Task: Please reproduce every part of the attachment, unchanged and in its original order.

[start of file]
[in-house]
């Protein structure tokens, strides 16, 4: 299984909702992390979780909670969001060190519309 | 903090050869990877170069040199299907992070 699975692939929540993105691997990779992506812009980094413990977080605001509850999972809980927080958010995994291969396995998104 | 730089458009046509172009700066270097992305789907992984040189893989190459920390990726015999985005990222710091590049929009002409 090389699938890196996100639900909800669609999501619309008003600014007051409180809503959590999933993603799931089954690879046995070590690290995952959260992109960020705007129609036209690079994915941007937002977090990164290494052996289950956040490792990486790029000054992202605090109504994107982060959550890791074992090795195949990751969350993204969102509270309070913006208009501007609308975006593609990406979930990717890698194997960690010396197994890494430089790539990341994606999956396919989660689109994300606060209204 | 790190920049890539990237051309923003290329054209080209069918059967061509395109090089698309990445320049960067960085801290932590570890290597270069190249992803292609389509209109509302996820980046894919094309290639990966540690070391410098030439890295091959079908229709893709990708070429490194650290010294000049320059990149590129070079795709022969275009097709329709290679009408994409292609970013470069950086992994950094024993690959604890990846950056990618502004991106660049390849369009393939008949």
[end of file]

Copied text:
[in-house]
């Protein structure tokens, strides 16, 4: 299984909702992390979780909670969001060190519309 | 903090050869990877170069040199299907992070 699975692939929540993105691997990779992506812009980094413990977080605001509850999972809980927080958010995994291969396995998104 | 730089458009046509172009700066270097992305789907992984040189893989190459920390990726015999985005990222710091590049929009002409 090389699938890196996100639900909800669609999501619309008003600014007051409180809503959590999933993603799931089954690879046995070590690290995952959260992109960020705007129609036209690079994915941007937002977090990164290494052996289950956040490792990486790029000054992202605090109504994107982060959550890791074992090795195949990751969350993204969102509270309070913006208009501007609308975006593609990406979930990717890698194997960690010396197994890494430089790539990341994606999956396919989660689109994300606060209204 | 790190920049890539990237051309923003290329054209080209069918059967061509395109090089698309990445320049960067960085801290932590570890290597270069190249992803292609389509209109509302996820980046894919094309290639990966540690070391410098030439890295091959079908229709893709990708070429490194650290010294000049320059990149590129070079795709022969275009097709329709290679009408994409292609970013470069950086992994950094024993690959604890990846950056990618502004991106660049390849369009393939008949």